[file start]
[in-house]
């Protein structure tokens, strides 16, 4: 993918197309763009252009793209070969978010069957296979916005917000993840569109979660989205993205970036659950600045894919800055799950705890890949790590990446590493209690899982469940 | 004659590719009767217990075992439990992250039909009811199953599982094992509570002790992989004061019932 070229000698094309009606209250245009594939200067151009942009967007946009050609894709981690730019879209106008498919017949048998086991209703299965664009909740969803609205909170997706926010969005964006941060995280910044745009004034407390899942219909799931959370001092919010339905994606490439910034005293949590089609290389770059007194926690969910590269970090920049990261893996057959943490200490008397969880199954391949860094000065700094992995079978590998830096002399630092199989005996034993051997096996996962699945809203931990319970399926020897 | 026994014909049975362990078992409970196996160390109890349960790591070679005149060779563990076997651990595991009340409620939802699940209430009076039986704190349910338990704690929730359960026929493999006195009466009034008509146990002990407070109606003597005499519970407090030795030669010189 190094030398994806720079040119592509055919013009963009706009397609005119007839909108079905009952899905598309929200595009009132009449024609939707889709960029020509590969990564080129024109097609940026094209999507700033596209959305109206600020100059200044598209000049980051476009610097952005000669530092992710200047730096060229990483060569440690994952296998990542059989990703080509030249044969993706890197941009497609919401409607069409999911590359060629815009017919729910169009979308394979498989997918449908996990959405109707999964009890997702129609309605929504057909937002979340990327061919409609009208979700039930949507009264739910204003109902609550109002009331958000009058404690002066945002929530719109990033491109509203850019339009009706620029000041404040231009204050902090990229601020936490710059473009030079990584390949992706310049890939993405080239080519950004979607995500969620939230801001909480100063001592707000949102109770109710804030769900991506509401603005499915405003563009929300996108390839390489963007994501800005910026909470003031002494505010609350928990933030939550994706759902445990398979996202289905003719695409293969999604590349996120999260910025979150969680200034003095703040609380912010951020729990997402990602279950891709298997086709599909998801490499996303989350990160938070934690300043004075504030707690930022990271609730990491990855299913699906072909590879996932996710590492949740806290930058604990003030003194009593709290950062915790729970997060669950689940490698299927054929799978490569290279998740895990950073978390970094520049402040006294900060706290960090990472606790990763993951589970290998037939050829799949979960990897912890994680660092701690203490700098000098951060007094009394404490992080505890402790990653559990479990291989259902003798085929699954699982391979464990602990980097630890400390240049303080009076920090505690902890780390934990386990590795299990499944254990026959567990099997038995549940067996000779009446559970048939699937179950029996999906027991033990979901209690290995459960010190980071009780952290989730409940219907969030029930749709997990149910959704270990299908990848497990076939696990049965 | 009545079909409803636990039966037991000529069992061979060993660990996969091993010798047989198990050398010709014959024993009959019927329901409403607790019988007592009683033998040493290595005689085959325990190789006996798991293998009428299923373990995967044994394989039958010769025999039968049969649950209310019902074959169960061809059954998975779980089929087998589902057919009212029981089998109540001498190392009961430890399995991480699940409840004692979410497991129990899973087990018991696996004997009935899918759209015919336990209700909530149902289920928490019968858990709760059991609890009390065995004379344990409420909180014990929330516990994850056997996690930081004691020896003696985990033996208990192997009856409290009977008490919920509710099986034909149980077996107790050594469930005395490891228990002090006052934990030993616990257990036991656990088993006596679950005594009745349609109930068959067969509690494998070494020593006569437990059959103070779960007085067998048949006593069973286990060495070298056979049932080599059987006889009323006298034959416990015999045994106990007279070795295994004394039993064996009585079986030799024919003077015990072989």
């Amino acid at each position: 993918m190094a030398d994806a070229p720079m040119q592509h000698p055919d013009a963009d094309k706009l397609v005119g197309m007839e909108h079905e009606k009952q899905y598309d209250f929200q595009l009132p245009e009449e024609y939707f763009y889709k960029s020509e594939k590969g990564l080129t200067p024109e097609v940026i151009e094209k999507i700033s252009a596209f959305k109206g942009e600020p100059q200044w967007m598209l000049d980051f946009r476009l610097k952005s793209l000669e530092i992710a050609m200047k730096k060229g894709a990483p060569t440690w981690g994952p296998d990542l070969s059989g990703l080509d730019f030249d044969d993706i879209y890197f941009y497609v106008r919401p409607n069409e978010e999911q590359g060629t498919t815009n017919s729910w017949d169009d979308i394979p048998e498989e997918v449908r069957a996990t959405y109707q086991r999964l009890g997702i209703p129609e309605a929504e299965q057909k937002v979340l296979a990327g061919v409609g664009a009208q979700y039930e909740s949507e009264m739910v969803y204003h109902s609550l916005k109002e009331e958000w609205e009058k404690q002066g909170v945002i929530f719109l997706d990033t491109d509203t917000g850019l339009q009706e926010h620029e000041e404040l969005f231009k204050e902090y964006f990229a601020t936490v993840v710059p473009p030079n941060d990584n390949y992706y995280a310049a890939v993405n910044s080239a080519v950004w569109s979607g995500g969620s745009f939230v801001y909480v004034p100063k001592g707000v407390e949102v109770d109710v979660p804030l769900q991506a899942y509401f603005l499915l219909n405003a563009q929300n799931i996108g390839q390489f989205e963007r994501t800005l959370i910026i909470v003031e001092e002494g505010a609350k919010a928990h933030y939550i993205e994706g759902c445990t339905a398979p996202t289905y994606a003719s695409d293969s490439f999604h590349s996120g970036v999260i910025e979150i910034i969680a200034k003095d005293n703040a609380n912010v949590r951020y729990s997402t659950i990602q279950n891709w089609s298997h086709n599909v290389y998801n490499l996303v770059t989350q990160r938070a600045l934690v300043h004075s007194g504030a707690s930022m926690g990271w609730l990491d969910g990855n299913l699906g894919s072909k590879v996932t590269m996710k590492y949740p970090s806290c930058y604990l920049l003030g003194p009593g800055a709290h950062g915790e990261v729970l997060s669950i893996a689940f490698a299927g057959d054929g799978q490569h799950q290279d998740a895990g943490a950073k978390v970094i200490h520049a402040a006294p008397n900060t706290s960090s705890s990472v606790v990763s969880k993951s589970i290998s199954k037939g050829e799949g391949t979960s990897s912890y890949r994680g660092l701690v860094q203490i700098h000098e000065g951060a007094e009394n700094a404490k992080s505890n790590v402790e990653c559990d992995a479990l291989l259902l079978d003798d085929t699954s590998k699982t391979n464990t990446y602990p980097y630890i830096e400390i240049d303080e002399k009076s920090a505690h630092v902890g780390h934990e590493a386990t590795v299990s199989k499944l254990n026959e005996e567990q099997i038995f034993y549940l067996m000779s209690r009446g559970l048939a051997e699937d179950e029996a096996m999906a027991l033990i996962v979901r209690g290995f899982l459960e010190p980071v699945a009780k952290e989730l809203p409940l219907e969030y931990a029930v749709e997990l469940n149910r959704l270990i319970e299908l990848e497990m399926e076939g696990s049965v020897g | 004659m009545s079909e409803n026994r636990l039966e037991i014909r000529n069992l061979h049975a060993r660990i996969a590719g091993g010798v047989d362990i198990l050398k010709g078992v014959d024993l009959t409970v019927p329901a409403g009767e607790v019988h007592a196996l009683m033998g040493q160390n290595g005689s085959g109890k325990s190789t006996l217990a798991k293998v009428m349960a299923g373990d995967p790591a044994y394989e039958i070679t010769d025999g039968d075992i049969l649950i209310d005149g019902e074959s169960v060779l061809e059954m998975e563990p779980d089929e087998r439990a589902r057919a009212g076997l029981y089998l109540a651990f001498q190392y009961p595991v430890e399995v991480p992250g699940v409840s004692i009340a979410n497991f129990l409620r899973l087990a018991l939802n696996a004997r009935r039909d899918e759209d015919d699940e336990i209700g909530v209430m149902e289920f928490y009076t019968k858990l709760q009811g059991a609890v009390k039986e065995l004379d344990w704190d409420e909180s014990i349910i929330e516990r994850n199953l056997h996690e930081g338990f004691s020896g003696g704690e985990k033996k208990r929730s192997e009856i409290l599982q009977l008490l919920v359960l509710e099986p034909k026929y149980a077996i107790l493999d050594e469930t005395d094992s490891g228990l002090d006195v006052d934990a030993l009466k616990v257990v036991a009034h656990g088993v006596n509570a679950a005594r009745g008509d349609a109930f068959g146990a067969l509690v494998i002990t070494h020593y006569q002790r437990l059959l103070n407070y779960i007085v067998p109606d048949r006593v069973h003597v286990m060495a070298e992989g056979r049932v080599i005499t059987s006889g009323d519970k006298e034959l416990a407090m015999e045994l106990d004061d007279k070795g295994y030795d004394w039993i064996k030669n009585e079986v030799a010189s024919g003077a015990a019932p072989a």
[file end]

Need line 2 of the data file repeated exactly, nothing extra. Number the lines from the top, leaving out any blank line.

């Protein structure tokens, strides 16, 4: 993918197309763009252009793209070969978010069957296979916005917000993840569109979660989205993205970036659950600045894919800055799950705890890949790590990446590493209690899982469940 | 004659590719009767217990075992439990992250039909009811199953599982094992509570002790992989004061019932 070229000698094309009606209250245009594939200067151009942009967007946009050609894709981690730019879209106008498919017949048998086991209703299965664009909740969803609205909170997706926010969005964006941060995280910044745009004034407390899942219909799931959370001092919010339905994606490439910034005293949590089609290389770059007194926690969910590269970090920049990261893996057959943490200490008397969880199954391949860094000065700094992995079978590998830096002399630092199989005996034993051997096996996962699945809203931990319970399926020897 | 026994014909049975362990078992409970196996160390109890349960790591070679005149060779563990076997651990595991009340409620939802699940209430009076039986704190349910338990704690929730359960026929493999006195009466009034008509146990002990407070109606003597005499519970407090030795030669010189 190094030398994806720079040119592509055919013009963009706009397609005119007839909108079905009952899905598309929200595009009132009449024609939707889709960029020509590969990564080129024109097609940026094209999507700033596209959305109206600020100059200044598209000049980051476009610097952005000669530092992710200047730096060229990483060569440690994952296998990542059989990703080509030249044969993706890197941009497609919401409607069409999911590359060629815009017919729910169009979308394979498989997918449908996990959405109707999964009890997702129609309605929504057909937002979340990327061919409609009208979700039930949507009264739910204003109902609550109002009331958000009058404690002066945002929530719109990033491109509203850019339009009706620029000041404040231009204050902090990229601020936490710059473009030079990584390949992706310049890939993405080239080519950004979607995500969620939230801001909480100063001592707000949102109770109710804030769900991506509401603005499915405003563009929300996108390839390489963007994501800005910026909470003031002494505010609350928990933030939550994706759902445990398979996202289905003719695409293969999604590349996120999260910025979150969680200034003095703040609380912010951020729990997402990602279950891709298997086709599909998801490499996303989350990160938070934690300043004075504030707690930022990271609730990491990855299913699906072909590879996932996710590492949740806290930058604990003030003194009593709290950062915790729970997060669950689940490698299927054929799978490569290279998740895990950073978390970094520049402040006294900060706290960090990472606790990763993951589970290998037939050829799949979960990897912890994680660092701690203490700098000098951060007094009394404490992080505890402790990653559990479990291989259902003798085929699954699982391979464990602990980097630890400390240049303080009076920090505690902890780390934990386990590795299990499944254990026959567990099997038995549940067996000779009446559970048939699937179950029996999906027991033990979901209690290995459960010190980071009780952290989730409940219907969030029930749709997990149910959704270990299908990848497990076939696990049965 | 009545079909409803636990039966037991000529069992061979060993660990996969091993010798047989198990050398010709014959024993009959019927329901409403607790019988007592009683033998040493290595005689085959325990190789006996798991293998009428299923373990995967044994394989039958010769025999039968049969649950209310019902074959169960061809059954998975779980089929087998589902057919009212029981089998109540001498190392009961430890399995991480699940409840004692979410497991129990899973087990018991696996004997009935899918759209015919336990209700909530149902289920928490019968858990709760059991609890009390065995004379344990409420909180014990929330516990994850056997996690930081004691020896003696985990033996208990192997009856409290009977008490919920509710099986034909149980077996107790050594469930005395490891228990002090006052934990030993616990257990036991656990088993006596679950005594009745349609109930068959067969509690494998070494020593006569437990059959103070779960007085067998048949006593069973286990060495070298056979049932080599059987006889009323006298034959416990015999045994106990007279070795295994004394039993064996009585079986030799024919003077015990072989």